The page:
Medicaid offers numerous benefits to students

A sign in the lobby of Mercy Regional Health Center specifies that they will treat anyone in an emergency and that they do accept Medicaid. Of the options available to students, Lafene Health Center currently does not accept Medicaid. (Regan Tokos | The Collegian)

K-State does not accept Medicaid from students. According to Jim Parker, director of Lafene Health Center, some students lack the ability to cover the funds of a medical accident or an emergency, and Medicaid could be a beneficial option for them to consider.

Young adults on campus said they do not usually worry about things such as health insurance because they have can be covered by their parents’ insurance until they are 26 years old.

Medicaid, or KanCare, the new name for Kansas Medicaid and HealthWave, is a jointly funded, federal-state health insurance program for those with low income and few resources. It is offered through three different companies, the Amerigroup, Sunflower Health Plan and UnitedHealthcare. Each of these companies offer their own specialized services.

According to program’s website, KanCare covers multiple types of services, including doctor’s office visits, hospital services, vaccines and checkups, blood work and lab services, prenatal care and many more; all of these services have been provided by the KanCare health plan since Jan. 1, 2013. The premium paid is determined by multiple factors, such as income, schooling, etc., but this varies, from person to person.

“Health insurance shouldn’t be a privilege,” Kendra Wright, sophomore in apparel and textiles, said. “It’s a basic human right.”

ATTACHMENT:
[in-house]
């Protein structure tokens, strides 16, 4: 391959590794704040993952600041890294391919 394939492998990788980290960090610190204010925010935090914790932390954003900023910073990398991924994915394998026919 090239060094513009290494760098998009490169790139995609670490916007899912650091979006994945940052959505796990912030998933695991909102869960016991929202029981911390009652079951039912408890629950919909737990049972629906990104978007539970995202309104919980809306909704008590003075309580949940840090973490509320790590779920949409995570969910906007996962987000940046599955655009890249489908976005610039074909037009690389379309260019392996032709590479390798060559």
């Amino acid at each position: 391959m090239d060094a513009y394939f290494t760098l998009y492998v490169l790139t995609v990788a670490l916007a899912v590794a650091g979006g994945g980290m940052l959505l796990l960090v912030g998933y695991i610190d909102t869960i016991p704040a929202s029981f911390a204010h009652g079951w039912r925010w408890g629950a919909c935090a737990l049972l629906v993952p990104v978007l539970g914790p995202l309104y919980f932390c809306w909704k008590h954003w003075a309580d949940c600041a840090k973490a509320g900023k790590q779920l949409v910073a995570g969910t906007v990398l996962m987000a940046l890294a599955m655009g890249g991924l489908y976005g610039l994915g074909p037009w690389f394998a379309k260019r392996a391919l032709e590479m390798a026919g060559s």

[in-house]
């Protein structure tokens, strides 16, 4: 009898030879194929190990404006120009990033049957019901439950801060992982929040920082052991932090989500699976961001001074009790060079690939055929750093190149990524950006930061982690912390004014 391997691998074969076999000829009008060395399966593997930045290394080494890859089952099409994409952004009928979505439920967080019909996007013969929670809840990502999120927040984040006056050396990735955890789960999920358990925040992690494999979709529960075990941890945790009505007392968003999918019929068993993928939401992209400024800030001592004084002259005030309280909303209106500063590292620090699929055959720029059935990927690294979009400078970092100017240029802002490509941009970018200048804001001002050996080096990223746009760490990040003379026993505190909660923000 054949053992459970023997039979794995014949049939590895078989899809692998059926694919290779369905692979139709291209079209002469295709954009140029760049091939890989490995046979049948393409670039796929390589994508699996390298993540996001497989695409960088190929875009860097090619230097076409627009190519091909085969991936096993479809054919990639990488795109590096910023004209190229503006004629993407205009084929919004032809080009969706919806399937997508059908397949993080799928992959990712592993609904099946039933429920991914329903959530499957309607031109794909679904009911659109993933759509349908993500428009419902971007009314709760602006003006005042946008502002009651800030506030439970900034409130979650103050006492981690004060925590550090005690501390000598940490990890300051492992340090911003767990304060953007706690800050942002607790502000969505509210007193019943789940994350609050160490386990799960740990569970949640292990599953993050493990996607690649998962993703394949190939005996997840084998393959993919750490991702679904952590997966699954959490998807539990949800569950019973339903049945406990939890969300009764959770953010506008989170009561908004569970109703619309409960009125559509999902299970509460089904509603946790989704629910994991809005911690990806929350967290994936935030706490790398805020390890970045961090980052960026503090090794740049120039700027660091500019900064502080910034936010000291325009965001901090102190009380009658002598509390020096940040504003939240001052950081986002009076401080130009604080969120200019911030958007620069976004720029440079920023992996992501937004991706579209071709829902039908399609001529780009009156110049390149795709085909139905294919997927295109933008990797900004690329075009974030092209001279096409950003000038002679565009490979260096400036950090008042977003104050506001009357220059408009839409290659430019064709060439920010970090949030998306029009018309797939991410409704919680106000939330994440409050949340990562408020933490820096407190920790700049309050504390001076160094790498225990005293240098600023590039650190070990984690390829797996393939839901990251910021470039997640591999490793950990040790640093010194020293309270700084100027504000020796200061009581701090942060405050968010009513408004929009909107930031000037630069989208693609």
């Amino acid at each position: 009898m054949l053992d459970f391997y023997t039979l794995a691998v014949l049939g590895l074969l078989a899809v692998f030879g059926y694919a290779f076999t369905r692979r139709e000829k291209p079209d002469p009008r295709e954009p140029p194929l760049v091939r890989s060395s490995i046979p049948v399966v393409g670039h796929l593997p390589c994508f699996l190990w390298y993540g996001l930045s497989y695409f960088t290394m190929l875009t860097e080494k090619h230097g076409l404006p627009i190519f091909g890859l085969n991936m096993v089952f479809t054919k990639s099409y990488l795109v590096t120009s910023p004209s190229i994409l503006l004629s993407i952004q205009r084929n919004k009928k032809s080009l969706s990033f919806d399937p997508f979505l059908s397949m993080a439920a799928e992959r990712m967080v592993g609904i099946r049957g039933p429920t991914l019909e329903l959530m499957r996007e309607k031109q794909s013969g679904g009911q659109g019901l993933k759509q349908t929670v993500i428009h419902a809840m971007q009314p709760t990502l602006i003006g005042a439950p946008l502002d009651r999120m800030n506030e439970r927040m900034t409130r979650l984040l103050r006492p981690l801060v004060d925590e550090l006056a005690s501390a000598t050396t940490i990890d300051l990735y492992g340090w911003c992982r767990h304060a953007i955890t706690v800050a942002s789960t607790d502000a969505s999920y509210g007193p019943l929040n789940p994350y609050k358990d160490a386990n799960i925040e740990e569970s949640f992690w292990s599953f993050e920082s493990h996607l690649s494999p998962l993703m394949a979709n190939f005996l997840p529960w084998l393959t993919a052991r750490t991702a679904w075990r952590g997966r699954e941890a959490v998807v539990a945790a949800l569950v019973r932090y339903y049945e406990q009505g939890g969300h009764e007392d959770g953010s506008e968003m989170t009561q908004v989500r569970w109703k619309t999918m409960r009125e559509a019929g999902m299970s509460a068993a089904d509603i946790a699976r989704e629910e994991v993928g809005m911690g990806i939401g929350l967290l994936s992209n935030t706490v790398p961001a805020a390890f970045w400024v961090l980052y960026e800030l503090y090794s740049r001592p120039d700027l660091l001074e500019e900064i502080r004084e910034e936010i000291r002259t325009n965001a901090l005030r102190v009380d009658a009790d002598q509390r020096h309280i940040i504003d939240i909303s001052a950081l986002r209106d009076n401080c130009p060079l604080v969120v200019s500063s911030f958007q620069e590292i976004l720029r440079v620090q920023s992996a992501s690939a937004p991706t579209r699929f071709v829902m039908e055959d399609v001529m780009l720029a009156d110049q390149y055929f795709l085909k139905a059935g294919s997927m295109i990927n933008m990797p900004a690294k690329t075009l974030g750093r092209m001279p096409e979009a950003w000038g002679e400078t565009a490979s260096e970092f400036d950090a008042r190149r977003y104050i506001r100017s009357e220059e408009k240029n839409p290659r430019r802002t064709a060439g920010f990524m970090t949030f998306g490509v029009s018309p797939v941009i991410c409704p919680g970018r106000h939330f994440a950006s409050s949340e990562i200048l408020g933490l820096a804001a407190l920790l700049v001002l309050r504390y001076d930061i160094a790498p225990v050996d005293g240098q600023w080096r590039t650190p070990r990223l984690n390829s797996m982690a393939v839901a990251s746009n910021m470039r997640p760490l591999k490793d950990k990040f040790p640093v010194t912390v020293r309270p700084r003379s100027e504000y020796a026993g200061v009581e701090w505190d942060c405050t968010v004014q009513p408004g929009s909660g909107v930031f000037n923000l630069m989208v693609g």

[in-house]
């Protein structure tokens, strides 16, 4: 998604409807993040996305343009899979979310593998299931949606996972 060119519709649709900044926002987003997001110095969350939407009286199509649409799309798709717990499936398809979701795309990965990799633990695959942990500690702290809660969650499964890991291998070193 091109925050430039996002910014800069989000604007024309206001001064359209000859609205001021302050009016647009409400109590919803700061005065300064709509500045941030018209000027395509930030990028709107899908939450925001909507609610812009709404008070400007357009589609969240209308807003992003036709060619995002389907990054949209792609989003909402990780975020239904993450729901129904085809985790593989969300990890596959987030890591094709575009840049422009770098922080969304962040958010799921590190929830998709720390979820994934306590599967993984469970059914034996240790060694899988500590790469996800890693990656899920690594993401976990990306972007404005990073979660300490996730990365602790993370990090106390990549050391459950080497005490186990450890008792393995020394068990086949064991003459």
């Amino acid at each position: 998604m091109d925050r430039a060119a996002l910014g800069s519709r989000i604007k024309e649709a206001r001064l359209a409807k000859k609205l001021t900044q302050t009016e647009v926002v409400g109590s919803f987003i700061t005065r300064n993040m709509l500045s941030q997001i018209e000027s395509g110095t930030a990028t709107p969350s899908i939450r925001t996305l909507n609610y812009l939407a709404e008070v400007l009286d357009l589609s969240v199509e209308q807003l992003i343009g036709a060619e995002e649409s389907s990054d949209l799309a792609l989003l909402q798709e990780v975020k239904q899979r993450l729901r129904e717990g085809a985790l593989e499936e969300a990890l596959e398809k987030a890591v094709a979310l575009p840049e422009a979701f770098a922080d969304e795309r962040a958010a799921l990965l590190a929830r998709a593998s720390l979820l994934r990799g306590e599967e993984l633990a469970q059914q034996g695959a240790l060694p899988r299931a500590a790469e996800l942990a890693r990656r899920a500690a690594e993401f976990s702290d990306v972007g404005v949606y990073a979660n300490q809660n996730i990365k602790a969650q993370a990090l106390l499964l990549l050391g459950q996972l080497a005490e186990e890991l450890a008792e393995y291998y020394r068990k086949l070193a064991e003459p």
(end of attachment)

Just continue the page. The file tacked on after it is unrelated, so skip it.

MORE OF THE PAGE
Lafene Health Center provides many services for K-State students at a reduced rate. Some of the students interviewed said they also enjoy utilizing the center because it’s so student-based. Lafene accepts many types of insurance plans, but not Medicaid. Parker said this has a lot to do with Medicaid contracting.

“The topic of Medicaid contracting is very complicated, as it is heavy with federal requirements and may affect our ability to treat students exclusively,” Parker said.

Additionally, new training and all new technology would be required for Lafene to be able to accept Medicaid, which Parker said is easier said than done. If the center decided to support Medicaid, it would no longer be just student based. This is an aspect Lafene employees said they do not want to lose since students help pay for the center, Parker said.

“I’m sure many people assume the only people that need Medicaid are those who are unemployed or stains on society, but honestly a lot of people couldn’t live without the benefits of Medicaid,” Wright said.

Even though some students have the ability to get off of their parents’ insurance before the age of 26, some prefer to stay on it until they graduate.

“I would rather stay on my parents’ insurance because it’s more convenient and it’s not something I have to worry about until I graduate from college,” Sarah Krehbiel, junior in agricultural communications and journalism, said.

For students who need to provide their own insurance, Medicaid is an option.

“Medicaid offers completely necessary services that would be a huge plus for everyone,” Josh Imhoff, Manhattan resident, said.